Heat weapon demo just another day at the office

Stripes reporter Jeff Schogol feels the burn at Marine Corps Base Quantico, Va., as part of a demonstration of the Active Denial System, a non-lethal weapon system designed for crowd control.


By JEFF SCHOGOL | STARS AND STRIPES Published: October 28, 2007

MARINE CORPS BASE QUANTICO, Va. — I’m standing downrange from a heat ray waiting to get zapped.


My boss wants to kill me.

Actually, he wants to know what this thing feels like. Secondhand, anyway.

Known as the “Active Denial System,” the heat ray is a nonlethal system meant to be an alternative to rubber bullets and other nonlethal systems with limited ranges, said Marine Col. Kirk Hymes.

Hymes is director of the Joint Non-Lethal Weapons Directorate at Quantico, Va., where my fellow reporters and I are freezing our butts off on a drizzly Thursday morning to get a demonstration of the ray gun.

Marines in Iraq could get the system in 2008 after further testing and a legal review, and after U.S. Central Command decides whether the Marines still need the system, Hymes said.

Of the more than 700 people exposed to the beam in testing and demonstrations, only eight suffered burns, of which only two needed medical attention, officials said.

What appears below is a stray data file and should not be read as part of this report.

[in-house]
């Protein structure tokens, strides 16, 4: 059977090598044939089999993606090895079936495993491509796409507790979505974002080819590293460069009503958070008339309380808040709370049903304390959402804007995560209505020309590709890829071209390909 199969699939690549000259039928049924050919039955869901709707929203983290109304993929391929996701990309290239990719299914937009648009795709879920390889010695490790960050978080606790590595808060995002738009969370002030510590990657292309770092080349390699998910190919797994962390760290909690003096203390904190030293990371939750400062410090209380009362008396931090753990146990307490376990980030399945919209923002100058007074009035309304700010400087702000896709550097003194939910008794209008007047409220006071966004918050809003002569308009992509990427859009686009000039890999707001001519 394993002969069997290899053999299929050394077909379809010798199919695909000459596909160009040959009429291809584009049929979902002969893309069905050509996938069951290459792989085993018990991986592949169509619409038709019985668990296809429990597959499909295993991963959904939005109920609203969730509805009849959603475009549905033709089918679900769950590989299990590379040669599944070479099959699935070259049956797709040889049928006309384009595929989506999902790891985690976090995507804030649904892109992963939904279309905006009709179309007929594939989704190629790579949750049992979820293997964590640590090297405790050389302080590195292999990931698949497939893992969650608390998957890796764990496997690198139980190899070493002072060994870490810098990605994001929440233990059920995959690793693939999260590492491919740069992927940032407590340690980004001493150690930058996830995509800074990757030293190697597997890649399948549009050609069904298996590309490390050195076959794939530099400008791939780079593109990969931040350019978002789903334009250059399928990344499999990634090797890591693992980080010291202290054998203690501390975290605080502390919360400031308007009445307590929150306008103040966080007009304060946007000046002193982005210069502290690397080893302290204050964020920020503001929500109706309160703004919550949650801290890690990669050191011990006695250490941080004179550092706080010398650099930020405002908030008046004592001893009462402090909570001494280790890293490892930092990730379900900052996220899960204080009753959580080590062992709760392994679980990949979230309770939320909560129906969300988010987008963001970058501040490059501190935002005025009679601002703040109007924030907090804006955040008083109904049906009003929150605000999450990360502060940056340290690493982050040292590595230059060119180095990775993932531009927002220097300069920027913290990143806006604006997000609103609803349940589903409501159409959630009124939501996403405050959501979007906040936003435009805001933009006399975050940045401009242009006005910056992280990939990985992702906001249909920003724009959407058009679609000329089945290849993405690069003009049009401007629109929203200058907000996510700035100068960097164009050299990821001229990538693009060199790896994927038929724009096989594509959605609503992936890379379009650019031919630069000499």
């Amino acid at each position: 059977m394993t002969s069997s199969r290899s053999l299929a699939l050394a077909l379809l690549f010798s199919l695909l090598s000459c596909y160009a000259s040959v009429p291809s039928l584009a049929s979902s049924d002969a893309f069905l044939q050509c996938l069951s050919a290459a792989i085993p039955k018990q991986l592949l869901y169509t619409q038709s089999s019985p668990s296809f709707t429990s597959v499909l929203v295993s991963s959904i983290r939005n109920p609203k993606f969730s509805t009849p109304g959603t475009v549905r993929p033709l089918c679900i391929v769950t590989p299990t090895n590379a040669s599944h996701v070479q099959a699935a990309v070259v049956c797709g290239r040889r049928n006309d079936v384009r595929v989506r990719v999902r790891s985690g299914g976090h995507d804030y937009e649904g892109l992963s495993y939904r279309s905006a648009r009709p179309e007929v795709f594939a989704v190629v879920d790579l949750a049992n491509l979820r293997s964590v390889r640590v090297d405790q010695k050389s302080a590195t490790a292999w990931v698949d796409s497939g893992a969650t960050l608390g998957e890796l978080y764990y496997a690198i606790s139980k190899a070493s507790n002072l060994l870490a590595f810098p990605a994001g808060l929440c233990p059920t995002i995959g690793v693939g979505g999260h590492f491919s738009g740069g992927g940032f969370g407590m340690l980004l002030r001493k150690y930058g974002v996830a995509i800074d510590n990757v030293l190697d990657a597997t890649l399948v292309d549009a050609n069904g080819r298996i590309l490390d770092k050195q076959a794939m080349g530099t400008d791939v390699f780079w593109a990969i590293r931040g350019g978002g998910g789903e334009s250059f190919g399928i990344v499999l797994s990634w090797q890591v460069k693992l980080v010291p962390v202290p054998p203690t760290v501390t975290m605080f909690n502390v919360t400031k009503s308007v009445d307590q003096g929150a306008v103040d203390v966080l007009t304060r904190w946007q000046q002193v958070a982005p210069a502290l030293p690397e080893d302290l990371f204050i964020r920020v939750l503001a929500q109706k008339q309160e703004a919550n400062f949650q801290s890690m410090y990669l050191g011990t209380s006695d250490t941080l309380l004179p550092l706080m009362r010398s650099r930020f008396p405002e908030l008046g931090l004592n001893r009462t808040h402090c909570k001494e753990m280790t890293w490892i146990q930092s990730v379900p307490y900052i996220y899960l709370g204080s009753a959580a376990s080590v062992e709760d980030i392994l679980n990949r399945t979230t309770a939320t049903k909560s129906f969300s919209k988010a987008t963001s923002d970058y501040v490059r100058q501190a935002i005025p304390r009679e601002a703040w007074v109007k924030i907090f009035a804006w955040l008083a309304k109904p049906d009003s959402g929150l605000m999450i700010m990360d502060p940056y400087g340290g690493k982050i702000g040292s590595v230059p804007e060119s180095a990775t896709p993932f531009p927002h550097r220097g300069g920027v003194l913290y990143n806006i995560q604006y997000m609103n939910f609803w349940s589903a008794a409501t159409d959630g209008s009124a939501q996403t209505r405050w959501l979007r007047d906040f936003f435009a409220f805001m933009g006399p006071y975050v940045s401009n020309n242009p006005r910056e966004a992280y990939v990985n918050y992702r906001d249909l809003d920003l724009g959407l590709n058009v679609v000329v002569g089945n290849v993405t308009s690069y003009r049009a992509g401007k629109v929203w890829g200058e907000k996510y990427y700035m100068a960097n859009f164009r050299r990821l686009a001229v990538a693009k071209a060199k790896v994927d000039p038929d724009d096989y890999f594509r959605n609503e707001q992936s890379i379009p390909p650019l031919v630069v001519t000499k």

That means my chance of getting fried is less than one-tenth of 1 percent.

That’s a risk my boss was willing to take.

I am told the ray feels like opening an oven door or holding a hair drier in one spot for too long.

The 95 gigahertz beam only penetrates 1/64th of an inch of the skin, meaning it won’t harm internal organs, said Stephanie Miller, of the Air Force Research Laboratory.

Miller also said the beam will not cause cancer, birth defects or problems with fertility.

The latter issue was of particular concern to me after one of my colleagues back at the Pentagon suggested I wear a lead loincloth during the demonstration.

Despite all the assurances that the heat ray is perfectly safe, I still have to sign a waiver saying I acknowledge the “inherent danger” of being the target of a weapons system and I won’t sue the government if I injure myself trying to get away from the beam.

I had to sign another form saying the government can use images of me jumping out of the way of the heat ray, so look for me on YouTube.

After we see demonstrations in which the heat ray is used to repel a mock crowd and other shady characters, it’s time to face the fire.

Before I have time to ponder the merits of the lead loincloth, I am hit with sensation of standing too close to a space heater.

I step away, but on a cold day like Thursday, it actually felt good. Other people who experience the beam shared similar sentiments.

After the demonstration, Air Force Maj. Steve Lundquist, who is working on funding the program, said all the moisture in the air “attenuated” the beam’s effect.

Normally, the heat hits you all at once, startling you, he said.

When I get back to the office, my editor sounds disappointed that I enjoyed the experience.

Expect a story next week from the annual convention of the Pepper Spray and Taser Association.